The Study of War and Private Equity

Aerospace and defense deals may seem like a “masculine” pursuit until you speak to Tess Oxenstierna, a director at the Bank Street Group.

Oxenstierna has two decades of experience in the sector, having worked at the White House, NATO, the U.S. Department of State and Energy, Raytheon Corp. and the U.S. Navy Reserves. She even holds a friggin’ Ph.D. in “War Studies” from King’s College in London where she focused on nuclear nonproliferation policy.

She is currently head of the aerospace and defense group at Bank Street, a Stamford, Conn.-based investment bank that targets the middle market. Oxenstierna, who grew up on the Island of Guam, has a strong interest in the military. “I grew up loving military history,” she says. “I became a naval intelligence officer after finishing graduate school.”

But before I go on and on about Oxenstierna, I have to get back to my original topic: Aerospace and defense. The current U.S. military budget is $708 billion, which Oxenstierna says is “very robust” compared to other sectors. But Secretary of Defense Robert Gates has told the industry since early June that he’s looking for $100 billion in cost savings over the next five years. Many anticipate that the cost savings will lead to reductions in programs and procurement, as well as the canceling of key programs.

“People are bracing for the worst,” she says.

Consolidation of middle market companies is also expected. Because of the $425 billion overhang, PE firms like Carlyle Group, Blackstone Group and KKR are expected to be very active buyers in the sector. Other niche players include Veritas Capital, Arlington Capital Partners or Admiralty Partners. Veritas, in July, closed its fourth fund at $1.225 billion, up from its original target of $950 million.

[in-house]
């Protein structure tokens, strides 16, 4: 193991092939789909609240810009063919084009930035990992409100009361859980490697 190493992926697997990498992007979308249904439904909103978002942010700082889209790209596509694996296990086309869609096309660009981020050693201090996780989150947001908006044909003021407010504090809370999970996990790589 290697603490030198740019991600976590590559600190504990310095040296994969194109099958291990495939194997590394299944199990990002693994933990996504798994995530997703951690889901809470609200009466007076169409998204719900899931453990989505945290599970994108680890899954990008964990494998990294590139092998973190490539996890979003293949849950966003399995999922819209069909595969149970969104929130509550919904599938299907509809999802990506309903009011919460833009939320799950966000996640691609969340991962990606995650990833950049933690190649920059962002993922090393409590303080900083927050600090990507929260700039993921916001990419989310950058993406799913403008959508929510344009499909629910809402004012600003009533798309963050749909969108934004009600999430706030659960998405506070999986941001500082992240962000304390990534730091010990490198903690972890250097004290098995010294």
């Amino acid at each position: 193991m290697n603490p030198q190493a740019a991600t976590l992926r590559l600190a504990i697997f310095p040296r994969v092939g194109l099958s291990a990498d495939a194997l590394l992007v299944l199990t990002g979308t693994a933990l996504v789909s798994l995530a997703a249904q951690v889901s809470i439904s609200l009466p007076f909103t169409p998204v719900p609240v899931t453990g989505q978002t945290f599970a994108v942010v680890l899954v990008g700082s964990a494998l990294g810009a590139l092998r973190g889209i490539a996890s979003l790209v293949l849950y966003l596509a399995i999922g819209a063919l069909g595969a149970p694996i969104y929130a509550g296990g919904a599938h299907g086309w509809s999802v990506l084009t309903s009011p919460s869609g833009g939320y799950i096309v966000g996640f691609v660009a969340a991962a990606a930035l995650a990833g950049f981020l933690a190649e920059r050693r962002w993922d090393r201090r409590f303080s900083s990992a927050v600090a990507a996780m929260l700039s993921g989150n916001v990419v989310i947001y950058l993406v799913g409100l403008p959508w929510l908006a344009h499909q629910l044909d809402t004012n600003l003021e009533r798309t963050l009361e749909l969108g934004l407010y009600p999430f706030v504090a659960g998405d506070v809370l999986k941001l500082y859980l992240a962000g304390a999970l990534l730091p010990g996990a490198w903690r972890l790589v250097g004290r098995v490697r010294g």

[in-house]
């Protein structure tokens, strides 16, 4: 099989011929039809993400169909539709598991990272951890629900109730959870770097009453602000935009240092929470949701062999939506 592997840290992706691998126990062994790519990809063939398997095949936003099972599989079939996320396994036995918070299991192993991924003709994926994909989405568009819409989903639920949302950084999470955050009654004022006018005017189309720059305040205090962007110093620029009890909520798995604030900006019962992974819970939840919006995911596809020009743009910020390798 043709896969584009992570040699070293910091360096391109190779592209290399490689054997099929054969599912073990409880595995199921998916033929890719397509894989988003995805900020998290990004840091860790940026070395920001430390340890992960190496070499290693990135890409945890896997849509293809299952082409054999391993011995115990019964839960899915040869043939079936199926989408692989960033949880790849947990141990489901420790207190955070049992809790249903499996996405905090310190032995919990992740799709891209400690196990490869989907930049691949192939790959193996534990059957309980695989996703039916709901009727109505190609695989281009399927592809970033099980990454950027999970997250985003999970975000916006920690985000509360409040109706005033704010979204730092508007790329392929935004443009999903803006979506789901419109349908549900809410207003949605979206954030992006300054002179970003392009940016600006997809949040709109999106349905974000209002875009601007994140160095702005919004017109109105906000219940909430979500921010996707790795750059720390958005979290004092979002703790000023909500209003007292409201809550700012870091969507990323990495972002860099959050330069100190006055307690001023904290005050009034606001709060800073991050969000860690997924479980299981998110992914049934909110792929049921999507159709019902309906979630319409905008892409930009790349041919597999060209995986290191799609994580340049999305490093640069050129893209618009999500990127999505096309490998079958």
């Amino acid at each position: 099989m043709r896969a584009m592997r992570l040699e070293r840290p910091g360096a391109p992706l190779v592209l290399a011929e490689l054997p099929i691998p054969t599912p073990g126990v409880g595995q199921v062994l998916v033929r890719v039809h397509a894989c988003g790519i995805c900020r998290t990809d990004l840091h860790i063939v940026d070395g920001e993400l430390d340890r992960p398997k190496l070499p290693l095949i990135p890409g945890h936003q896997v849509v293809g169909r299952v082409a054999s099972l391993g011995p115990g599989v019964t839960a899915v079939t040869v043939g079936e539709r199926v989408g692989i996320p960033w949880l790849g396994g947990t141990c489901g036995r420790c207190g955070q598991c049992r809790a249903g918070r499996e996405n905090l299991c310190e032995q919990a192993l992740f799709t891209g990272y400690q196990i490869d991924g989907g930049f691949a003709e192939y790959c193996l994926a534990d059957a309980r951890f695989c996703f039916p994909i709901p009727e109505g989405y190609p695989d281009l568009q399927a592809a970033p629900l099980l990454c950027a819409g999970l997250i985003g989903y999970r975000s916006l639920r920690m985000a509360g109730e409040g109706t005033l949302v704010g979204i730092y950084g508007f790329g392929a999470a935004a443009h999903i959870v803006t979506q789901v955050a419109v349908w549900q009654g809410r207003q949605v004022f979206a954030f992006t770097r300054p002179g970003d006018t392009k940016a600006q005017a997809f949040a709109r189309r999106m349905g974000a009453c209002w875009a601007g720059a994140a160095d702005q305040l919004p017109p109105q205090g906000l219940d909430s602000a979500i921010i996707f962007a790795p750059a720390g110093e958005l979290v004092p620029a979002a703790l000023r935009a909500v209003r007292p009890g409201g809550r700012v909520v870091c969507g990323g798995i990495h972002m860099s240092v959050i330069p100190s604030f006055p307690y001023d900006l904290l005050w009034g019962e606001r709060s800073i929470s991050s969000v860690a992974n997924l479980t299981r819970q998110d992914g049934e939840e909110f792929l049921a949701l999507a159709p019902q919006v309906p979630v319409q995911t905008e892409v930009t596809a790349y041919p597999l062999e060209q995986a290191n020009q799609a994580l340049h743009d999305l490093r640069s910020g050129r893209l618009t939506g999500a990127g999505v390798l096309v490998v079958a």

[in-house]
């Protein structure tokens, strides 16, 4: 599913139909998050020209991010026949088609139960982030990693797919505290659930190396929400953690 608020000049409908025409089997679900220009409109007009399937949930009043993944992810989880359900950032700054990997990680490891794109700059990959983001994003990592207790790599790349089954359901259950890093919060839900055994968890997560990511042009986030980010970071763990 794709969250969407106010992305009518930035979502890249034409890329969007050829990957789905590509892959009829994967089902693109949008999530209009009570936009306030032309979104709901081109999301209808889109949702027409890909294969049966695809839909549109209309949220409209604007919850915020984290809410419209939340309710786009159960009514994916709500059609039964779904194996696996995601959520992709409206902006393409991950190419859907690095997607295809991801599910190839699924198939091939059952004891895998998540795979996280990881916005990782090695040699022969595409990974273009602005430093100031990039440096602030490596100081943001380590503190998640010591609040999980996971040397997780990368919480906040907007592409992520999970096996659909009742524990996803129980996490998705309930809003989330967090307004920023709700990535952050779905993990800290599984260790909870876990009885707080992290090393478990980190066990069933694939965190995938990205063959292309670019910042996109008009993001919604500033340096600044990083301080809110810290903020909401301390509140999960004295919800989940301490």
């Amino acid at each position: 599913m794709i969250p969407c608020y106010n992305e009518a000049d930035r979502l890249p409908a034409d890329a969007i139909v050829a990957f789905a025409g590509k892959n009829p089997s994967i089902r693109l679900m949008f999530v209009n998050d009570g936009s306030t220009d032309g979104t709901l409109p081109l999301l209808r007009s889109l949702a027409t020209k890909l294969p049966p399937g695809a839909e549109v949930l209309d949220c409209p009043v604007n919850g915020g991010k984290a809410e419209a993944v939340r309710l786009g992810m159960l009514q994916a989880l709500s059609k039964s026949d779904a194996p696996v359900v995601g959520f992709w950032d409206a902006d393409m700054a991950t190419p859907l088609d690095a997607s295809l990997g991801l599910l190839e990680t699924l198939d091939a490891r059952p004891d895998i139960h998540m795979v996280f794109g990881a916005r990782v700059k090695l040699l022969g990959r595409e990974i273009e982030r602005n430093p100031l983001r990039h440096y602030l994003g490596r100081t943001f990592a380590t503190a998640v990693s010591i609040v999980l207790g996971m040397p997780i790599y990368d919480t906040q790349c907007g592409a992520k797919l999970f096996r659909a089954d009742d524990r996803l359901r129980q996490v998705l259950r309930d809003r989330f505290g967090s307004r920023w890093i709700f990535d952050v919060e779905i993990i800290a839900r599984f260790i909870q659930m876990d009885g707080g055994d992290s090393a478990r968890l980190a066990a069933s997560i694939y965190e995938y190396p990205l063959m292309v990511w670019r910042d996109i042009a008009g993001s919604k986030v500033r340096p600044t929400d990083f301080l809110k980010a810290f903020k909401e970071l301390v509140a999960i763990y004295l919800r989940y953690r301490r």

PE shops like aerospace and defense companies because they are “technology rich” and have a funded backlog with the U.S. government, which is “obviously credit worthy,” Oxenstierna says. Many times the technology developed by the companies, like satellite communications and the early stages of the Internet, made its way to the commercial world, she says. “It’s what we call dual use,” Oxenstierna says.

In 2007, during the height of the credit bubble, multiples for aerospace and defense companies traded at more than 12x EBITDA. That has dropped down to a more normal 7.5x to 8.5x, she says. However, there are still deals that trend skyward. In June, Boeing said it would buy Argon ST, a combat systems provider, for $775 million in cash or 17x EBITDA. Some firms in training and technical services may trade in much lower multiples, she says.

So what is hot? Oxenstierna pointed to intelligence companies, or those involved in  C4ISR (which refers to command, control, communications, computers, intelligence, surveillance and reconnaissance). Argon ST, which develops sensors and networks to “exploit, analyze and deliver information for real-time situational awareness” is a C4ISR  company.

Firms involved in cyber warfare as well as UAV Platforms, or unmanned aerial vehicles, are also seeing interest, she says. “These can go for well above average multiples,” Oxenstierna says.